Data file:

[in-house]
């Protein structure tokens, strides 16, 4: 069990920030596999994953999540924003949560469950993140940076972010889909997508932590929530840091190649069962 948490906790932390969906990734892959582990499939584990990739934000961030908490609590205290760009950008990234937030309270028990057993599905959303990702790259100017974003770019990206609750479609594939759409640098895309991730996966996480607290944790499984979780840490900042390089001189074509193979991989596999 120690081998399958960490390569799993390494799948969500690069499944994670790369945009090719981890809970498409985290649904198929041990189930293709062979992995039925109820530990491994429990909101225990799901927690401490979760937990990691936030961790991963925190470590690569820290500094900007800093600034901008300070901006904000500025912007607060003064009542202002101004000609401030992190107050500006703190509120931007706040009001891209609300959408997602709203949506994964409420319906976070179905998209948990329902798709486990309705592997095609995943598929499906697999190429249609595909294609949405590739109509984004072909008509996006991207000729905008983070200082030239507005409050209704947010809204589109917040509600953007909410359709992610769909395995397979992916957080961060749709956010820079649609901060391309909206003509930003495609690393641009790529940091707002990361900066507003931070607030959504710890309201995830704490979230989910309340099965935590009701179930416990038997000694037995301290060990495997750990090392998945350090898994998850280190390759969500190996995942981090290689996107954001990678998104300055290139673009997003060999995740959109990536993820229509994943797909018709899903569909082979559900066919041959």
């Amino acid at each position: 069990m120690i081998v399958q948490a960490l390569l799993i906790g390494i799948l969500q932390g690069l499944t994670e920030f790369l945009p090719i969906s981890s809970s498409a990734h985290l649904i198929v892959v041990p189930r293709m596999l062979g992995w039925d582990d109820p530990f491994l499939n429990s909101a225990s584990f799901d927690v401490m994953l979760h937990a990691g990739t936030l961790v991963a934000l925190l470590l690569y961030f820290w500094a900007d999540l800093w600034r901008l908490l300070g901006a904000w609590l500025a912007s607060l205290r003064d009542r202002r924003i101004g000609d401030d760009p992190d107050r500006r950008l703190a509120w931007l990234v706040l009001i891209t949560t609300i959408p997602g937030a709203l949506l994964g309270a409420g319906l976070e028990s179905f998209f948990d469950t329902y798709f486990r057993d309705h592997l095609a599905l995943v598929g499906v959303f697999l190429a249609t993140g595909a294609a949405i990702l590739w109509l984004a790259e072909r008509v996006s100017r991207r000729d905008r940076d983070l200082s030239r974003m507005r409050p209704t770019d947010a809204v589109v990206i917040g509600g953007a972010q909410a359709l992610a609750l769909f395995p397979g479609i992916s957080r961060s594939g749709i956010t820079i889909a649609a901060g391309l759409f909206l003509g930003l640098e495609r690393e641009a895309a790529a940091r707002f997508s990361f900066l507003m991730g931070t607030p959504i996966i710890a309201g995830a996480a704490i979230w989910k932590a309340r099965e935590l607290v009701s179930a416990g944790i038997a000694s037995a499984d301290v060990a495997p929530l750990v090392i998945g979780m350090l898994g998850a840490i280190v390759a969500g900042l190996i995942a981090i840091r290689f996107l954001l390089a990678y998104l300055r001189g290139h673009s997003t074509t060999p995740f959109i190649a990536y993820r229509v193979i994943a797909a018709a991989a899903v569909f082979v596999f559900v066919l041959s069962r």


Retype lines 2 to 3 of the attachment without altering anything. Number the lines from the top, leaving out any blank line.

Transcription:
């Protein structure tokens, strides 16, 4: 069990920030596999994953999540924003949560469950993140940076972010889909997508932590929530840091190649069962 948490906790932390969906990734892959582990499939584990990739934000961030908490609590205290760009950008990234937030309270028990057993599905959303990702790259100017974003770019990206609750479609594939759409640098895309991730996966996480607290944790499984979780840490900042390089001189074509193979991989596999 120690081998399958960490390569799993390494799948969500690069499944994670790369945009090719981890809970498409985290649904198929041990189930293709062979992995039925109820530990491994429990909101225990799901927690401490979760937990990691936030961790991963925190470590690569820290500094900007800093600034901008300070901006904000500025912007607060003064009542202002101004000609401030992190107050500006703190509120931007706040009001891209609300959408997602709203949506994964409420319906976070179905998209948990329902798709486990309705592997095609995943598929499906697999190429249609595909294609949405590739109509984004072909008509996006991207000729905008983070200082030239507005409050209704947010809204589109917040509600953007909410359709992610769909395995397979992916957080961060749709956010820079649609901060391309909206003509930003495609690393641009790529940091707002990361900066507003931070607030959504710890309201995830704490979230989910309340099965935590009701179930416990038997000694037995301290060990495997750990090392998945350090898994998850280190390759969500190996995942981090290689996107954001990678998104300055290139673009997003060999995740959109990536993820229509994943797909018709899903569909082979559900066919041959």
């Amino acid at each position: 069990m120690i081998v399958q948490a960490l390569l799993i906790g390494i799948l969500q932390g690069l499944t994670e920030f790369l945009p090719i969906s981890s809970s498409a990734h985290l649904i198929v892959v041990p189930r293709m596999l062979g992995w039925d582990d109820p530990f491994l499939n429990s909101a225990s584990f799901d927690v401490m994953l979760h937990a990691g990739t936030l961790v991963a934000l925190l470590l690569y961030f820290w500094a900007d999540l800093w600034r901008l908490l300070g901006a904000w609590l500025a912007s607060l205290r003064d009542r202002r924003i101004g000609d401030d760009p992190d107050r500006r950008l703190a509120w931007l990234v706040l009001i891209t949560t609300i959408p997602g937030a709203l949506l994964g309270a409420g319906l976070e028990s179905f998209f948990d469950t329902y798709f486990r057993d309705h592997l095609a599905l995943v598929g499906v959303f697999l190429a249609t993140g595909a294609a949405i990702l590739w109509l984004a790259e072909r008509v996006s100017r991207r000729d905008r940076d983070l200082s030239r974003m507005r409050p209704t770019d947010a809204v589109v990206i917040g509600g953007a972010q909410a359709l992610a609750l769909f395995p397979g479609i992916s957080r961060s594939g749709i956010t820079i889909a649609a901060g391309l759409f909206l003509g930003l640098e495609r690393e641009a895309a790529a940091r707002f997508s990361f900066l507003m991730g931070t607030p959504i996966i710890a309201g995830a996480a704490i979230w989910k932590a309340r099965e935590l607290v009701s179930a416990g944790i038997a000694s037995a499984d301290v060990a495997p929530l750990v090392i998945g979780m350090l898994g998850a840490i280190v390759a969500g900042l190996i995942a981090i840091r290689f996107l954001l390089a990678y998104l300055r001189g290139h673009s997003t074509t060999p995740f959109i190649a990536y993820r229509v193979i994943a797909a018709a991989a899903v569909f082979v596999f559900v066919l041959s069962r």